A new cloud computing survey has shown that organisations are increasingly committing to cloud services, although security issues remain a top concern.
The 2013 Cloud Computing survey was undertaken by IDG Enterprise and polled 1,358 CIO, Computerworld, CSO, InfoWorld, Itworld and Network World customers whose organisations already have (or plan to have) at least one application or some infrastructure in the cloud.
According to the results of the survey, IT and security executives are the people most likely to see extensive use of cloud in their organisation's future.
Overall, 29 per cent of respondents said they would move the majority of their IT operations to the cloud in the next five years, an increase of two per cent from the year before.
While there are still those who would prefer to limit their activity to the private cloud environment or use software-as-a-service (SaaS), this group is declining, with only 18 per cent and seven per cent of respondents, respectively, saying they intend to do this.
However, the survey shows that companies are more likely to want an exclusively private cloud for their applications and data storage and management.
Perhaps the strongest indicator of an IT trend's popularity is the amount of money companies are willing to spend on using it – in which case, it would appear that cloud computing is beginning to gain a lot of traction with IT executives.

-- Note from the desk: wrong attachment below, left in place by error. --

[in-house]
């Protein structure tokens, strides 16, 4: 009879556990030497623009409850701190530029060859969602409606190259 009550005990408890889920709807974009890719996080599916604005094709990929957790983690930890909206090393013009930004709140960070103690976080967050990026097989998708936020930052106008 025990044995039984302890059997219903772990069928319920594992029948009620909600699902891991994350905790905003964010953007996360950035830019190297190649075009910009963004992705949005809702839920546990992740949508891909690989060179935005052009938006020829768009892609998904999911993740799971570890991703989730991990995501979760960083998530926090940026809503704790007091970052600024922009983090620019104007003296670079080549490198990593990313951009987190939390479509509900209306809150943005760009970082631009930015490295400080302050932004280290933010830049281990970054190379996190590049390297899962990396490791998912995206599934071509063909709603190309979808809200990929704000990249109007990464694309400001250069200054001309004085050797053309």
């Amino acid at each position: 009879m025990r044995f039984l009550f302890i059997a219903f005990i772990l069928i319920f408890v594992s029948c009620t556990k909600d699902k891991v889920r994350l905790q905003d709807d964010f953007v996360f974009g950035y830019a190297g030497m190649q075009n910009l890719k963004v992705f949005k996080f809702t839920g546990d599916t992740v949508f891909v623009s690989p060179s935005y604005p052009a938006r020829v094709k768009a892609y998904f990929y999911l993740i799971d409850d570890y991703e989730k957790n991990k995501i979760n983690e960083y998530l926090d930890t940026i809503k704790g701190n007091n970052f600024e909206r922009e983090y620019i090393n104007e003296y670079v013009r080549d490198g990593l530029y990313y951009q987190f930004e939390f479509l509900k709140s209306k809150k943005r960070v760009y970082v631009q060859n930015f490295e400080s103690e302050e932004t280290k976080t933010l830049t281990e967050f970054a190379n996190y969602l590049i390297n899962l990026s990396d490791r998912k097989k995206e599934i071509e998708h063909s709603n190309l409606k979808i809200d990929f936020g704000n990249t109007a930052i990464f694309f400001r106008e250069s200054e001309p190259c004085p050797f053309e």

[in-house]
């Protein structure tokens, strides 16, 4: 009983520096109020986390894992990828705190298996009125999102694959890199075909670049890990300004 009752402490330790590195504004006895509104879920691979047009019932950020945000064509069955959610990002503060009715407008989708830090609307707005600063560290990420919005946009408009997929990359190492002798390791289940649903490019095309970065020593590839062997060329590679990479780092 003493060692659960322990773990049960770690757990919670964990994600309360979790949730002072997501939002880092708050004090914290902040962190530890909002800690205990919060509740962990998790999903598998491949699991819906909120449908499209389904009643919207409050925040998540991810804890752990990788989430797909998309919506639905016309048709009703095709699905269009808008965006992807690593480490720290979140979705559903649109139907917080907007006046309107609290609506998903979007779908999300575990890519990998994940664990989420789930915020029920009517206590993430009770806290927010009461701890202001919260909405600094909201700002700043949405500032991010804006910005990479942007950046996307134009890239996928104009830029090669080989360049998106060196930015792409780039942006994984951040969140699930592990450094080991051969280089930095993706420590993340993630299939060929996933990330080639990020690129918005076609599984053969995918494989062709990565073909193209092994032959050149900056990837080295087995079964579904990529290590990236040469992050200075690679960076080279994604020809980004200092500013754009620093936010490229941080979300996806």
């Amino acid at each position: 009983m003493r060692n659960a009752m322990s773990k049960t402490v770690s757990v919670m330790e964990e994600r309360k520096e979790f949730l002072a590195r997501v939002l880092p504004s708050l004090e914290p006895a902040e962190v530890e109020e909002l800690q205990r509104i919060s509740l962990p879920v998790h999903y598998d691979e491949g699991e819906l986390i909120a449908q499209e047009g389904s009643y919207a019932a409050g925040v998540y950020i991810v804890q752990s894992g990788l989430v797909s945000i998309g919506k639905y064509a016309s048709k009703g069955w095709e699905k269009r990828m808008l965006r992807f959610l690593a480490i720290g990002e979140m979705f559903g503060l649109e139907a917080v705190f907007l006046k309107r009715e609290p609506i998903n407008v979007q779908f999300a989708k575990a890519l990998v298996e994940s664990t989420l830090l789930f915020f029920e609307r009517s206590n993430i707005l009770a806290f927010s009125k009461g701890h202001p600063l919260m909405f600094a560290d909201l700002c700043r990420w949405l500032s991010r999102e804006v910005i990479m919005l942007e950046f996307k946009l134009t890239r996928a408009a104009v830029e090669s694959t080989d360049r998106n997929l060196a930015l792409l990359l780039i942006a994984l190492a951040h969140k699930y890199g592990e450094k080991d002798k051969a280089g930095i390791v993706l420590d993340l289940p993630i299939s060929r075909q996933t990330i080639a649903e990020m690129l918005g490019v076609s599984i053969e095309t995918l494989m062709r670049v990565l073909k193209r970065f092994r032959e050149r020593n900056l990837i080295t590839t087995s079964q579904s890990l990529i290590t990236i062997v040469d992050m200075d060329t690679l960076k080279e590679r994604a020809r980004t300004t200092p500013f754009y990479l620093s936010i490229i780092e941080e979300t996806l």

The survey found that companies are expecting to invest an average of $1.5 million in cloud-based services within the next 12 months, an increase of ten per cent compared to last year.
Large companies expect to spend an average of $2.8 million on cloud services while small and medium sized businesses predict they will be shelling out $486,000 on average.
Furthermore, investment in every area of cloud services is expected to see investment in the next year, with SaaS expected to be the most popular category.
However, when it comes to vulnerability management it is clear that security in the cloud remains a top concern for IT executives.
A total of 67 per cent of respondents listed security as being one of their top three concerns about using cloud services, with 56 per cent saying that they couldn't fully embrace the cloud unless they are sure that service providers would be able to meet security requirements.
If you are concerned about the potential security impacts a shift to the cloud (or any other new technology) may have, consider having a thorough security audit of your ICT networks.
Securus Global are highly experienced at providing penetration testing and ethical hacking services for organisations, working to ensure that sensitive information is protected as much as possible from the efforts of cyber criminals.